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Age Appropriate Visitations in a Shared Custody Schedule for Infants

Updated on December 28, 2011

Creating a shared custody schedule for infants requires different considerations than schedules for older children. Family courts agree that shared child custody is generally in the best interest of the child, but working out the physical custody of an infant can make scheduling difficult. A child’s age largely determines what kind of visitation schedule you and the other parent will follow. Always create an age appropriate shared custody schedule for your infant that puts his or her needs first.

Infants learn to trust their caregivers when they receive loving and consistent care.
Infants learn to trust their caregivers when they receive loving and consistent care. | Source

Infant Needs

When parents divorce, their responsibilities to their children do not end, even though the marriage has. In a shared custody situation, the parents split responsibilities and create a schedule that allows them to spend quality time with the children. Infants need a stable routine and continuous care in order to develop properly.

Experts agree on several aspects of infant care that factor heavily into healthy development:

  • Infants need a predictable routine and stable environment
  • Infants learn to trust their caregivers through feeding, comforting, diapering and bathing
  • Infants become strongly attached to their primary caregiver
  • Infants also form attachments to secondary caregivers
  • Infants need frequent contact with both parents
  • Infants don’t respond well to disruptions in their routine

Based on these conditions that lead to healthy emotional development, most child psychology experts agree that it is not in an infant’s best interest to spend much time apart from the primary caregiver. This makes dividing time equally between parents with shared custody very difficult to do while keeping the infant’s best interests in mind.

Shared Custody Schedules for Infants

Parents of an infant involved in shared custody usually designate one parent as the primary caretaker. A healthy shared custody schedule for newborns and infants will be lopsided in favor of the primary caregiver. The infant will also spend the majority of time during the first 6 months of life in his or her primary residence.

The secondary caretaker receives plenty of short, frequent visits in the infant’s home. The schedule should allow frequent visits from the secondary caretaker, especially during key caregiving moments such as feedings or bath time. Visits in the infant’s home are ideal and enhance the interaction between the baby and the secondary caretaker because the baby is in comfortable surroundings.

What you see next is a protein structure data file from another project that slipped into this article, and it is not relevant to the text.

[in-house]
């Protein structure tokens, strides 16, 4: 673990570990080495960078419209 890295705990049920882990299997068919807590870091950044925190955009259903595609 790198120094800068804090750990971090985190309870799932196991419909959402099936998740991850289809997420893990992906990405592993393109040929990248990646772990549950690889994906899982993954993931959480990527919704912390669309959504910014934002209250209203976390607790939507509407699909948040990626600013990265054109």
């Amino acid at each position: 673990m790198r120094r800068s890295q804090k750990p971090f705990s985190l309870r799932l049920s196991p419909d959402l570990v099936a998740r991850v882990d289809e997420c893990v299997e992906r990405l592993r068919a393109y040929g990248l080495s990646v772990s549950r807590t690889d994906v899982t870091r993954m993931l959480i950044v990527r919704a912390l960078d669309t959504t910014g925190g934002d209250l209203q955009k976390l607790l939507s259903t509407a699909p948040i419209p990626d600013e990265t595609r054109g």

Parents who agree to this type of shared custody schedule do so with the understanding that this setup is more beneficial to the infant than it is fair to the parents.

Parents can adjust the length of visitations as the infant grows and matures.
Parents can adjust the length of visitations as the infant grows and matures. | Source

Making It Work

When parents create a shared custody schedule that puts the needs of their infant first, they do so with the understanding that as the child ages, they can introduce more flexibility. There are plenty of ways that both parents can receive ample time with the baby and participate in caretaking activities that enhance bonding.

One example of a shared custody schedule for infants might include daily visits from the secondary caretaker in the morning before work and again after work. The primary caretaker may use this opportunity to run errands or simply retreat to another room for some relaxation time. In low-conflict relationships, the primary caretaker may even be willing to let the secondary caretaker sleep on the couch and attend to the infant during the night.

Other tips for making it work include taking the infant for short walks around the neighborhood, making short 1-hour visits if the secondary caretaker's home is nearby, asking the secondary caretaker along for doctor visits and encouraging extended family members to visit.


It's important for each parent to develop a relationship with their infant, but dividing up days on the calendar doesn’t take into consideration what the infant needs. Create an age appropriate shared custody schedule that can be modified as the baby matures. Take into account the child’s age, psychological needs and temperament to avoid causing unnecessary stress. To ignore the infant’s needs when creating a schedule may trigger permanent psychological harm.

Use custody scheduling software like Custody X Change to create an easy-to-read visual calendar that clearly outlines the secondary caretaker's visitation times. The calendar can be modified at any time to adjust to your infant's growth and development.


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